Building Confidence

STEM students featured in a new Native Science Report video talk about overcoming barriers and setbacks 

By Paul Boyer

What keeps a Native student from pursuing, or successfully completing, a STEM degree? While the path to graduation has many hurdles, too many undergraduates are derailed by a lack of confidence—a deeply felt belief that they don’t “belong” in the sciences and won’t be able to keep up with the work.

Along with academic and financial support, these students also need reassurance. They need to know that it’s normal to periodically feel overwhelmed, that setbacks are not reasons to quit, and that peers and sympathetic faculty can help pull them through.

That’s the central message of Growing Self-Confident STEM Students, an inspiring new video from Wellspring Media. Produced by Native Science Report, the five-minute film spotlights the experiences of Native students pursing pre-engineering and geoscience degrees at several tribal and Native-serving institutions.

Talking candidly, the students discuss the challenges they faced and the doubts they experienced. All, at some point, felt lost and alone, especially during the first months and in difficult gatekeeper courses.

“I actually failed pre-calculus—two times—and dropped it a third,” confided Nikki Arakawa, a pre-engineering student at the University of Hawaii-Manoa.  “It was not working out for me, and I just didn’t know how to make it work.”

Yet each student persisted and, ultimately, found a home within their program. What’s needed, argued Oglala Lakota College student Madison Phelps, is determination and an ability to see yourself as a trailblazer.

“You have to be uncomfortable…and you have to change what an environmental or mechanical or civil engineer looks like, because no one is going to do it for you.”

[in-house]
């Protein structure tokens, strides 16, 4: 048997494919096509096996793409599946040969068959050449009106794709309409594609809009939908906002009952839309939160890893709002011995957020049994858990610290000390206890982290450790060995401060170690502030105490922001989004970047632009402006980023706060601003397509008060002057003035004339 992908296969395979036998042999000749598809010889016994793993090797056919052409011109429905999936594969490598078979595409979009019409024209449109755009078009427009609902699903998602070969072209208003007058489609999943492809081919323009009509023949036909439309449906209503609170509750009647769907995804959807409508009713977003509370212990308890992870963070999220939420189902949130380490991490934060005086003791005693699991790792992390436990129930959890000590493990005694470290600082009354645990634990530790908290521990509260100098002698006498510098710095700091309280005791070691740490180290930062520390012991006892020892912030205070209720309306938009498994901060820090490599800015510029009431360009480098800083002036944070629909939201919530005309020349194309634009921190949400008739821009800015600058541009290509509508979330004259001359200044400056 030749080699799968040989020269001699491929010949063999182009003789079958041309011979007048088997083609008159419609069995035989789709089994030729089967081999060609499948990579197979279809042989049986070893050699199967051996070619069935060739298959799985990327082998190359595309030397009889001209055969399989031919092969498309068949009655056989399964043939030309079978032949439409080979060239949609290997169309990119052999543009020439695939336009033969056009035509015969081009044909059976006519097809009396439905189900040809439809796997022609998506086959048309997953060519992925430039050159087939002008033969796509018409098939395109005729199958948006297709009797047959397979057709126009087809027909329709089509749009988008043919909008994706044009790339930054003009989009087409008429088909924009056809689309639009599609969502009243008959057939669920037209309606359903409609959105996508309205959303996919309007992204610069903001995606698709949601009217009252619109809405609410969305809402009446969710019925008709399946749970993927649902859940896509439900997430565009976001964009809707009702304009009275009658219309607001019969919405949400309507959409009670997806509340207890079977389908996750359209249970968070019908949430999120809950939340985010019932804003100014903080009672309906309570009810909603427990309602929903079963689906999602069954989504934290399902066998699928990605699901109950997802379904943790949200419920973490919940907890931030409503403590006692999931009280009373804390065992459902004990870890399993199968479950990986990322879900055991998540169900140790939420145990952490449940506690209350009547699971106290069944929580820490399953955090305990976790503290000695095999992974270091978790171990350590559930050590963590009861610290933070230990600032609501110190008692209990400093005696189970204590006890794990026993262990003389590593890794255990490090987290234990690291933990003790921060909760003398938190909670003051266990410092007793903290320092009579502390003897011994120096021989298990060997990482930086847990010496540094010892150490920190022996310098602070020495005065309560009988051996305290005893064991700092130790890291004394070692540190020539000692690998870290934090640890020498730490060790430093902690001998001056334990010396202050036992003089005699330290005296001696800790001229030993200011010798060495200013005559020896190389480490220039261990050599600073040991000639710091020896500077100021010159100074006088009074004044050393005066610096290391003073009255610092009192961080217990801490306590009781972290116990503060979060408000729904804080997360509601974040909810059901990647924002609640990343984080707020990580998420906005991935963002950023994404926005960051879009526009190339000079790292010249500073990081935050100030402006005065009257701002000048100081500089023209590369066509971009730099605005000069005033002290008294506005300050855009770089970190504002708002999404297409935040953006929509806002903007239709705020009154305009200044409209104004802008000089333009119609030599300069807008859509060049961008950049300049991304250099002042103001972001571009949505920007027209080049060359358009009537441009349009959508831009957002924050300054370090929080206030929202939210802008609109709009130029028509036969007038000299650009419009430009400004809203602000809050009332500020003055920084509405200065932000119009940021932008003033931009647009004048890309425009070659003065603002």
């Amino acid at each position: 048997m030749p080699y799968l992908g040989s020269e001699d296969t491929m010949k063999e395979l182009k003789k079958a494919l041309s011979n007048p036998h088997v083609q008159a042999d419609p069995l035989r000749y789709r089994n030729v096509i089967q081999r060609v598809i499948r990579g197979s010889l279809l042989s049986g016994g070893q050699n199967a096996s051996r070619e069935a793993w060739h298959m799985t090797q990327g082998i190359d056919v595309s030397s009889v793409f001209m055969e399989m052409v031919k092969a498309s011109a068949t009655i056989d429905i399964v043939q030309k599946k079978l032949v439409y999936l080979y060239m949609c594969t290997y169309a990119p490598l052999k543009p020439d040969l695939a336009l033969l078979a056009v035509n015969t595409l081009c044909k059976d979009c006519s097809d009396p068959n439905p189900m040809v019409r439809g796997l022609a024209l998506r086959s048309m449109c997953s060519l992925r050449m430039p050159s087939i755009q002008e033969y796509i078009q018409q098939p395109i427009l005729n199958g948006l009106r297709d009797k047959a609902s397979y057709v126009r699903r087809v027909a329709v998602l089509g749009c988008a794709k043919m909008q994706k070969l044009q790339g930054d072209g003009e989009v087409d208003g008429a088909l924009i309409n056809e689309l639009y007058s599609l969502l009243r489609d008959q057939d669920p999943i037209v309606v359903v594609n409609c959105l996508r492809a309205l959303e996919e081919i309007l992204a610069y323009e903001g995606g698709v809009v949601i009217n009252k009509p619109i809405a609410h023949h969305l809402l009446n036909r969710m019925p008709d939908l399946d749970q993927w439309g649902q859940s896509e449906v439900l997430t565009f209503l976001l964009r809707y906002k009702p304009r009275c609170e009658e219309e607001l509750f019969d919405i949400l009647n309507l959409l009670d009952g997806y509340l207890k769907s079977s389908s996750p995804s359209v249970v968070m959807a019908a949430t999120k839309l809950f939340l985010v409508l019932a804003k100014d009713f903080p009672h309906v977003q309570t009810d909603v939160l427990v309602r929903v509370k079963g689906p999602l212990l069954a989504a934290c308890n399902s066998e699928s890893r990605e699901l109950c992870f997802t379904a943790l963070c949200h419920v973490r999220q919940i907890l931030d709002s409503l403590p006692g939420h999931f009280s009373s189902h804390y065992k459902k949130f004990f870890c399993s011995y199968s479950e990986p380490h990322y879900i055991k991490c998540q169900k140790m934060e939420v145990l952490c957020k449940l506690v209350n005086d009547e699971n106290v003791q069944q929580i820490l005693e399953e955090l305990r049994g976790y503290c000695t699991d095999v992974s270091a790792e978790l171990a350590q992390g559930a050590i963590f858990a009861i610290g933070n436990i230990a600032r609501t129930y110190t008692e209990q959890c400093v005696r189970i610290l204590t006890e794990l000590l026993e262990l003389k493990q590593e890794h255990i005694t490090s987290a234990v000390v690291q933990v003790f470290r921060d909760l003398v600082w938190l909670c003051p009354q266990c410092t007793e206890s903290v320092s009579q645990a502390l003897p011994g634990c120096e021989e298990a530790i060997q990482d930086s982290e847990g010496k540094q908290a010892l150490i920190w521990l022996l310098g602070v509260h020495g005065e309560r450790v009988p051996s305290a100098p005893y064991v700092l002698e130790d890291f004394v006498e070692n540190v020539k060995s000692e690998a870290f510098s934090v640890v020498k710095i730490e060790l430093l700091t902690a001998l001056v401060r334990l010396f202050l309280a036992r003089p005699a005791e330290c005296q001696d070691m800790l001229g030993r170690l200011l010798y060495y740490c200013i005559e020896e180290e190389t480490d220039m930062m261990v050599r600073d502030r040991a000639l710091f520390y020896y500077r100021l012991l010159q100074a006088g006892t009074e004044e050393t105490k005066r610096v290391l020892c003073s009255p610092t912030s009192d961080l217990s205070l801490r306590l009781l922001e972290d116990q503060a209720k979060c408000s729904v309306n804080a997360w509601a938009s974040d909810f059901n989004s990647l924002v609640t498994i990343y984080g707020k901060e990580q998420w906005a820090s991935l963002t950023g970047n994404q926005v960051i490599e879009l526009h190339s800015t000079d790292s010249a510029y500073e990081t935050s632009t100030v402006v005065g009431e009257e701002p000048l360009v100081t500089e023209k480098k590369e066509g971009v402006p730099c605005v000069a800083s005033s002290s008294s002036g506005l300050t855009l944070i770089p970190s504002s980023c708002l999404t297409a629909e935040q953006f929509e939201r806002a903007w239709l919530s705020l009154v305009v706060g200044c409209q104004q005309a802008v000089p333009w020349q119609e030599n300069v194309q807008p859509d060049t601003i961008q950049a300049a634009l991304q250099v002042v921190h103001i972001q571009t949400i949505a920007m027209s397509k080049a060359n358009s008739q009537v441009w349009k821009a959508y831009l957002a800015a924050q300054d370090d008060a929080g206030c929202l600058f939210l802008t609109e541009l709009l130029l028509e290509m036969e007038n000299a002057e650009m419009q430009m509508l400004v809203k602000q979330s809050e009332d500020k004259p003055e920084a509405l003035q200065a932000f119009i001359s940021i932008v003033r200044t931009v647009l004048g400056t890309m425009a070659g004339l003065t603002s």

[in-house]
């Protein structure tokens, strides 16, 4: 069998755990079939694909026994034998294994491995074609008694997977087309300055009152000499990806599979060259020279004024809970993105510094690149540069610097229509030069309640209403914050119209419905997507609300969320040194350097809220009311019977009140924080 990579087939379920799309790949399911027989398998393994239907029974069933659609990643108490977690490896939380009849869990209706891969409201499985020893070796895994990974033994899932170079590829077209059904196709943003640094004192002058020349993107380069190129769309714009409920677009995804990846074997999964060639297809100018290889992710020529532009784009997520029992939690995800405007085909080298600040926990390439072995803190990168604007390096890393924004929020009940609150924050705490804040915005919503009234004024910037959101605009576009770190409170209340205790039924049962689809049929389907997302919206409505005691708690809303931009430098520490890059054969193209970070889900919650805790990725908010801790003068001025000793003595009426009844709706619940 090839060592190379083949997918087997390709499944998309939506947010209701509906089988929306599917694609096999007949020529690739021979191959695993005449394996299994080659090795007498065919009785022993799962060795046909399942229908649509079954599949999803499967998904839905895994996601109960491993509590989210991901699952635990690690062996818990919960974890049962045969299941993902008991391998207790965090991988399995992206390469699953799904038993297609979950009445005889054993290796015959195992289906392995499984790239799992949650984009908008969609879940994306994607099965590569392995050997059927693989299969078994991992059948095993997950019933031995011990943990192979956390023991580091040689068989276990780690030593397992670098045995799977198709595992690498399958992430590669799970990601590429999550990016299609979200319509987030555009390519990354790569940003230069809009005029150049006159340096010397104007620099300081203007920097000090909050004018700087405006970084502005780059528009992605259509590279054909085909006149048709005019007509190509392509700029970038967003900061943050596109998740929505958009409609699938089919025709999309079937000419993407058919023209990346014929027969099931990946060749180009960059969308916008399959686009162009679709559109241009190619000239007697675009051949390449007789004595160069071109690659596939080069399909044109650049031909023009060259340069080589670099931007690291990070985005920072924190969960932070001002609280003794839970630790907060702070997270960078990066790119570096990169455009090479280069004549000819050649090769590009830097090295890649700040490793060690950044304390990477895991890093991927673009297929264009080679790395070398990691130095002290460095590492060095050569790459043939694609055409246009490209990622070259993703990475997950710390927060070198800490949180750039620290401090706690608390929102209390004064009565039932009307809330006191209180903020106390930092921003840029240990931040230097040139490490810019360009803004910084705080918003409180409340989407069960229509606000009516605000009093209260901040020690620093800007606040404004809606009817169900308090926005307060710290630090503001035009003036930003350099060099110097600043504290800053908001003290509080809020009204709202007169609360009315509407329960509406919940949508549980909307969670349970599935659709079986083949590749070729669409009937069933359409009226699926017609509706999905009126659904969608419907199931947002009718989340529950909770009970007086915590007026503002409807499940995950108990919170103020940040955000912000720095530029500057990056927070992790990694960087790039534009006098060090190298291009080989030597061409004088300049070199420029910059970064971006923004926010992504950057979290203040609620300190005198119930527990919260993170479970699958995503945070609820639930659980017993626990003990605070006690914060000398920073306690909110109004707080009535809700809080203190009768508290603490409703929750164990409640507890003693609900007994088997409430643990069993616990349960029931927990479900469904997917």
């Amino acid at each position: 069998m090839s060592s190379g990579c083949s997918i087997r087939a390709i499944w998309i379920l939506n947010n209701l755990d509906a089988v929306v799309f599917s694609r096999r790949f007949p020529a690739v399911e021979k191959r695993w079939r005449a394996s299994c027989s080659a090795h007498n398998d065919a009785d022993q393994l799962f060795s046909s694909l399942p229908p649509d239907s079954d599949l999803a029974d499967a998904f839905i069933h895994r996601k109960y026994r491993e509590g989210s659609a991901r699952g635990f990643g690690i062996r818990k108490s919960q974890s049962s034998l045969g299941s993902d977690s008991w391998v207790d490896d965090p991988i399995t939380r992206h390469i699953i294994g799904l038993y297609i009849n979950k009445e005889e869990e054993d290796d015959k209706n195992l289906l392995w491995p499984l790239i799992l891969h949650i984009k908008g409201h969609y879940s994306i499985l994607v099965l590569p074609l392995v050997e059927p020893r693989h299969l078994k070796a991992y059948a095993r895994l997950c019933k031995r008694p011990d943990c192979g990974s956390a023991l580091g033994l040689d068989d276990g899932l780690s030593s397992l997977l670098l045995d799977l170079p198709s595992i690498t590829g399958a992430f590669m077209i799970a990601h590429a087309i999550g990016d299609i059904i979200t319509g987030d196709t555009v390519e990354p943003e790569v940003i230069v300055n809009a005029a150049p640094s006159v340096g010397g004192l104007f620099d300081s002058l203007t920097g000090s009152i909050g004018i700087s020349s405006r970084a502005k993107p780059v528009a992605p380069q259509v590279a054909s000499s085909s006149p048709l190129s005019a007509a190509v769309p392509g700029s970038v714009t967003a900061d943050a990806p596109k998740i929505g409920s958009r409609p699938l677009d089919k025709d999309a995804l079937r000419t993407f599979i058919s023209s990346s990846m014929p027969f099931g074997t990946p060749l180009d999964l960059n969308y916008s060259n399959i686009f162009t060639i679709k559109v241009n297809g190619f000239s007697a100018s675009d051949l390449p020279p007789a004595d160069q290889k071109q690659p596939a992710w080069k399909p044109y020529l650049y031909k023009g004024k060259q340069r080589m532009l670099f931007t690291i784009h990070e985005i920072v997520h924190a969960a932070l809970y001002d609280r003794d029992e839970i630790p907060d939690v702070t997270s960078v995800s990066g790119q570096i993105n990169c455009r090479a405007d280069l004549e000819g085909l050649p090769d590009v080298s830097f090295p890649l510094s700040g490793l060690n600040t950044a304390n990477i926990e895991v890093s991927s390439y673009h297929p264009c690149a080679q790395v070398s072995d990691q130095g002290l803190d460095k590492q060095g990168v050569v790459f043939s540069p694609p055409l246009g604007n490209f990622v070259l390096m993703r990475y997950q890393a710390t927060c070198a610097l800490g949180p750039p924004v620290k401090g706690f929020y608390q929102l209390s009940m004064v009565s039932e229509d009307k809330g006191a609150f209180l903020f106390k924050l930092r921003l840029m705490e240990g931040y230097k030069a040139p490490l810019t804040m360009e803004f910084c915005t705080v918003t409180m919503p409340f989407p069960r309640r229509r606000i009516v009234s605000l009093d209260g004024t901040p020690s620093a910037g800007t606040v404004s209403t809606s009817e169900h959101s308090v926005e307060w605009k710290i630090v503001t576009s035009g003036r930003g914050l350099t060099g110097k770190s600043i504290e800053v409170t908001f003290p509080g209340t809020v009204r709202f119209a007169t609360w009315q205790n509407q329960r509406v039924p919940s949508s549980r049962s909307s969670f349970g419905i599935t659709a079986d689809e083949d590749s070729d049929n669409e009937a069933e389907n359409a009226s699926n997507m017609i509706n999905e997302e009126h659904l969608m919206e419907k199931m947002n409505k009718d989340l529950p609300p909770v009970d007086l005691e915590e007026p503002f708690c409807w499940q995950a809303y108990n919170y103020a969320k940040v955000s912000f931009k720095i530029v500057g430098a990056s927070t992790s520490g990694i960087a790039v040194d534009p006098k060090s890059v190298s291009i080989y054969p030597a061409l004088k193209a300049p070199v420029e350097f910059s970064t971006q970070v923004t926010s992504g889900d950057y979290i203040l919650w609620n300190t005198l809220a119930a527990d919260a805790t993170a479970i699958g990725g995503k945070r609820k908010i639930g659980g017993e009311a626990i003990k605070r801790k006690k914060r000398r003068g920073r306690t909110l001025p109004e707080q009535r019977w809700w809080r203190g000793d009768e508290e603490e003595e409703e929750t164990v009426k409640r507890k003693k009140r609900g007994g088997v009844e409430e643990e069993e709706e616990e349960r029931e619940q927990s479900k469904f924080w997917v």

But students don’t need to rely entirely on their own resources. Indeed, the video makes it clear that strong support from peers and trusted faculty is vital. All students featured in the film were part of either the Pre-Engineering Education Collaboratives (PEEC) or the Partnerships in Geoscience Education (PAGE). These initiatives, funded by the National Science Foundation’s Tribal Colleges and Universities Program, supported the creation of new geoscience courses and engineering degree programs within tribal colleges and the University of Hawaii. All incorporated peer support and faculty advising as part of their retention efforts.

Nikki Arakawa said the cohort model, which encouraged students to study and socialize together, made all the difference in her pre-engineering program at the University of Hawaii. “I would grab them by the ankles and they would just pull me along.”

Growing Self-Confident STEM Students is a companion to Native Science Report’s 2023 video, Building Partnerships in STEM Education, which investigated the goals and outcomes of both PEEC and PAGE.

Paul Boyer is editor of Native Science Report.

Story published January 26, 2024

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